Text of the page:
Mute magazine has a rigorous and nuanced mediation on art, value, and freedom by Daniel Spaulding and Nicole Demby. They endeavor to rethink the accepted relationship between art and capitalism, and urge readers to go beyond the simplistic binary that frames art as "either liberatory and subversive or uncritical captive of capital." Here's an excerpt:
What would it mean to see art not despite, but also without denying, these dynamic affiliations and recodings? Such nuanced vision would be capable of holding multiple registers of value in sight at once, and would beg us to situate our own investment or disinvestment in art without lapsing into a binary whereby art is either subversive and liberatory, or deviously captured beyond critical consideration. At the very least, in a moment when “freedom of speech” is being affirmed with renewed vigor, we should not unqualifiedly assumes art’s capacity “to speak truth to power, to question our cherished cultural norms and what we hold ‘sacred’,” but must instead consider the persistence of this ideal, and be vigilant in parsing its relationships to contemporary modalities of power.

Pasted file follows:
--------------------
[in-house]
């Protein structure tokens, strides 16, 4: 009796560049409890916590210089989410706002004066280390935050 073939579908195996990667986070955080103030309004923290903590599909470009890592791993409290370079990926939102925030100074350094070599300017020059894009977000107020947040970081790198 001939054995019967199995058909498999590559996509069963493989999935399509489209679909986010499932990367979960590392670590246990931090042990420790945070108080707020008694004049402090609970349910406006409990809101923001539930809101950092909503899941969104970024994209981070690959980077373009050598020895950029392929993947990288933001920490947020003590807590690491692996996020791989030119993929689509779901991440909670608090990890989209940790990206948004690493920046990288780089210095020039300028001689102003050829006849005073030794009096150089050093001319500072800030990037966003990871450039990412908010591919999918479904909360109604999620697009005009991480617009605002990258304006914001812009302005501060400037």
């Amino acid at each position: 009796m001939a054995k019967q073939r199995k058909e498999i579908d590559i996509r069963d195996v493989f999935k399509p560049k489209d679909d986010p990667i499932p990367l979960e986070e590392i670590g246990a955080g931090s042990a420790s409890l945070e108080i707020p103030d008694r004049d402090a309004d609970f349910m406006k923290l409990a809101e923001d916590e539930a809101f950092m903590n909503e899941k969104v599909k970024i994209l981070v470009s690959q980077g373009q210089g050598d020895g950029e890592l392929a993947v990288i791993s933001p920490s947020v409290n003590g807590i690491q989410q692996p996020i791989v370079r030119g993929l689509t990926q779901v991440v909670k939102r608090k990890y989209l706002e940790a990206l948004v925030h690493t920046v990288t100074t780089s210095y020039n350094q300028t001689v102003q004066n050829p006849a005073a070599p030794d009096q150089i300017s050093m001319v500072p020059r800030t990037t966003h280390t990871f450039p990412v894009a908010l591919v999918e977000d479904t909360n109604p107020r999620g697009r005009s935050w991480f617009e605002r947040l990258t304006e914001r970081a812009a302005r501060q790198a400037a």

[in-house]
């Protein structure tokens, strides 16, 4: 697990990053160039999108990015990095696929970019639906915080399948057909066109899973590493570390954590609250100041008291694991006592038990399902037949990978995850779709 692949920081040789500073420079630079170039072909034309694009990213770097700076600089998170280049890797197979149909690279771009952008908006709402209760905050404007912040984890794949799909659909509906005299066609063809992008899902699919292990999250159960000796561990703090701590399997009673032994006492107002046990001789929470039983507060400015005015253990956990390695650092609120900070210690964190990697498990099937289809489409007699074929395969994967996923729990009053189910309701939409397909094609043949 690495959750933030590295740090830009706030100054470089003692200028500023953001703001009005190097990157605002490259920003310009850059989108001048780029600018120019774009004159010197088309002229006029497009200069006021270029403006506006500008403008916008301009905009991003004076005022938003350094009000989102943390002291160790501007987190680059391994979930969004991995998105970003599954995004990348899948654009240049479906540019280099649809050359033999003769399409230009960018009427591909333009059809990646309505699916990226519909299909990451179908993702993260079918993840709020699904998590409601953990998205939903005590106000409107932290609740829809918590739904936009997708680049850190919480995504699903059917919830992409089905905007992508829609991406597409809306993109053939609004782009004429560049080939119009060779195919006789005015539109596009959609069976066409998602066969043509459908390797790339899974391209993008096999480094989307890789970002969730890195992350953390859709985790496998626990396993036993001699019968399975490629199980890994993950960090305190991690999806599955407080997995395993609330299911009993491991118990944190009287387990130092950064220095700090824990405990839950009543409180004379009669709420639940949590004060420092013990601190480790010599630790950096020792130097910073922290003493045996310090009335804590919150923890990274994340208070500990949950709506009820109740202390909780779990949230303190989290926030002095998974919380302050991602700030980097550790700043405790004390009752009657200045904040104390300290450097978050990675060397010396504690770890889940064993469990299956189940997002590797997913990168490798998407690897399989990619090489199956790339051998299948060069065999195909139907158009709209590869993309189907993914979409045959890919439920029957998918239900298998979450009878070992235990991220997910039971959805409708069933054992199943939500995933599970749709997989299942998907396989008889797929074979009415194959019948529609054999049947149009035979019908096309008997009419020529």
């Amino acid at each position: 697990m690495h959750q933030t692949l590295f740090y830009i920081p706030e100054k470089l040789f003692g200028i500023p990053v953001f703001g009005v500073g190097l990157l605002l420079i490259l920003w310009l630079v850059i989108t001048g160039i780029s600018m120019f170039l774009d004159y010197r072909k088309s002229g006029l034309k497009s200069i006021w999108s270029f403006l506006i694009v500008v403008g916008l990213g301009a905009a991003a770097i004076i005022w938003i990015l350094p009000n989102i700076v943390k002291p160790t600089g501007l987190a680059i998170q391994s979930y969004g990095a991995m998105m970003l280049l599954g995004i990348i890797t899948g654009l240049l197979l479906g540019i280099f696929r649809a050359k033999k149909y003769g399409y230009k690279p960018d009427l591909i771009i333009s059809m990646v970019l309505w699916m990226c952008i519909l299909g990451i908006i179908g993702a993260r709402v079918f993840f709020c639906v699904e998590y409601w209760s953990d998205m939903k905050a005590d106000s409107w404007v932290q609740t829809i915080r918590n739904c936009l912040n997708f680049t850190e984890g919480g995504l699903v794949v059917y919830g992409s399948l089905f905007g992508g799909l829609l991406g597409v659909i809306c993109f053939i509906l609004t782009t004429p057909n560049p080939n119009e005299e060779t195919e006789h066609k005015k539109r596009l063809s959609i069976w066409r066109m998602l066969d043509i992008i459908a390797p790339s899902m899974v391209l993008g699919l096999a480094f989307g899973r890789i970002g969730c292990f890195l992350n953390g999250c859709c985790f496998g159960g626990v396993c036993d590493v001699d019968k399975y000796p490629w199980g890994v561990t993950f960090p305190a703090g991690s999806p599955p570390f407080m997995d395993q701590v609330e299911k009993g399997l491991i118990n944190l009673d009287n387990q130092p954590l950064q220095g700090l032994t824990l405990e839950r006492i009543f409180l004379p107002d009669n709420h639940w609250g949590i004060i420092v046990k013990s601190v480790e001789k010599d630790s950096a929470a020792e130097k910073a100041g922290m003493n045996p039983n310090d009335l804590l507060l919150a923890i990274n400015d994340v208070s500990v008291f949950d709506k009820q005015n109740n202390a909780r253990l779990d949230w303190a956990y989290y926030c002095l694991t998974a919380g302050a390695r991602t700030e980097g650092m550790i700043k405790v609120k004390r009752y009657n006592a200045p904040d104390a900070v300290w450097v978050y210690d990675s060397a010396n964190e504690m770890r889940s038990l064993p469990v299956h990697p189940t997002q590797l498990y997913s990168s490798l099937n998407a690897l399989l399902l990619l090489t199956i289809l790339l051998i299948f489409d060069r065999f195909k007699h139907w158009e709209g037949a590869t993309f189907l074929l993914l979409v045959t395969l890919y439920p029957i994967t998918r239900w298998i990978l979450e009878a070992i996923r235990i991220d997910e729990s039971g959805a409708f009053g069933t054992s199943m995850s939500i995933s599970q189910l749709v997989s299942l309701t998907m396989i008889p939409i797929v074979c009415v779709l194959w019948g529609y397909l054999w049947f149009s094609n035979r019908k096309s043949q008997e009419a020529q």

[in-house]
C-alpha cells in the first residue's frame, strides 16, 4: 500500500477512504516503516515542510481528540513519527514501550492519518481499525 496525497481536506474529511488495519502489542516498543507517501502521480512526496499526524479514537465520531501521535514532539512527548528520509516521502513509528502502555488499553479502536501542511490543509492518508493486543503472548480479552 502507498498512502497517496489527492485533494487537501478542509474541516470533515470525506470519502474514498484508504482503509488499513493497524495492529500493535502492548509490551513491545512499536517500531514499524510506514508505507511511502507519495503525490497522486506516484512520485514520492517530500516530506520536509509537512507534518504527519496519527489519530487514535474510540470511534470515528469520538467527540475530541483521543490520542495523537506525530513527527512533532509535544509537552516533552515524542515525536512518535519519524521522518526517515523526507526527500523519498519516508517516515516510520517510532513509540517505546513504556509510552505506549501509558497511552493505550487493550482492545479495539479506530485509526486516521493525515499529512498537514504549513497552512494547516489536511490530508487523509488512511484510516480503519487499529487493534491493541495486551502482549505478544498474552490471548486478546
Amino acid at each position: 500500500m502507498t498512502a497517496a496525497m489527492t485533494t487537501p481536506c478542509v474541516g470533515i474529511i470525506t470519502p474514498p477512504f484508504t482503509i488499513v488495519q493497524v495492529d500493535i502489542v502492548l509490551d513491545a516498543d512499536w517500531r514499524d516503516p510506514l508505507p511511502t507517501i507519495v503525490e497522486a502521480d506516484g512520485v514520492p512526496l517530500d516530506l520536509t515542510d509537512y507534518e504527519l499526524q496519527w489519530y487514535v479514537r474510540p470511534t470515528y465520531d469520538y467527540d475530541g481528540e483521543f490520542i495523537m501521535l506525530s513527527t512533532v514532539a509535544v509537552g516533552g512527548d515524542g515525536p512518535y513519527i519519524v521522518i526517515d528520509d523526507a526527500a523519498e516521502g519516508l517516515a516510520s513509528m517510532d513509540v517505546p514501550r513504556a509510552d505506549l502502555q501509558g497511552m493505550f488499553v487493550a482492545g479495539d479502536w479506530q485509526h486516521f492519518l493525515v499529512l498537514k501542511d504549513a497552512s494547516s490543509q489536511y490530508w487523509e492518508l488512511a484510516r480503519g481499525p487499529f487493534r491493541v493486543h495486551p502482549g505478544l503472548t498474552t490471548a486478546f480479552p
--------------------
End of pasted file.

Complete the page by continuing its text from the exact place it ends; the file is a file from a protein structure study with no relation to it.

Image: Joseph Beuys, "Kunst = KAPITAL" (1979). Via Mute Magazine.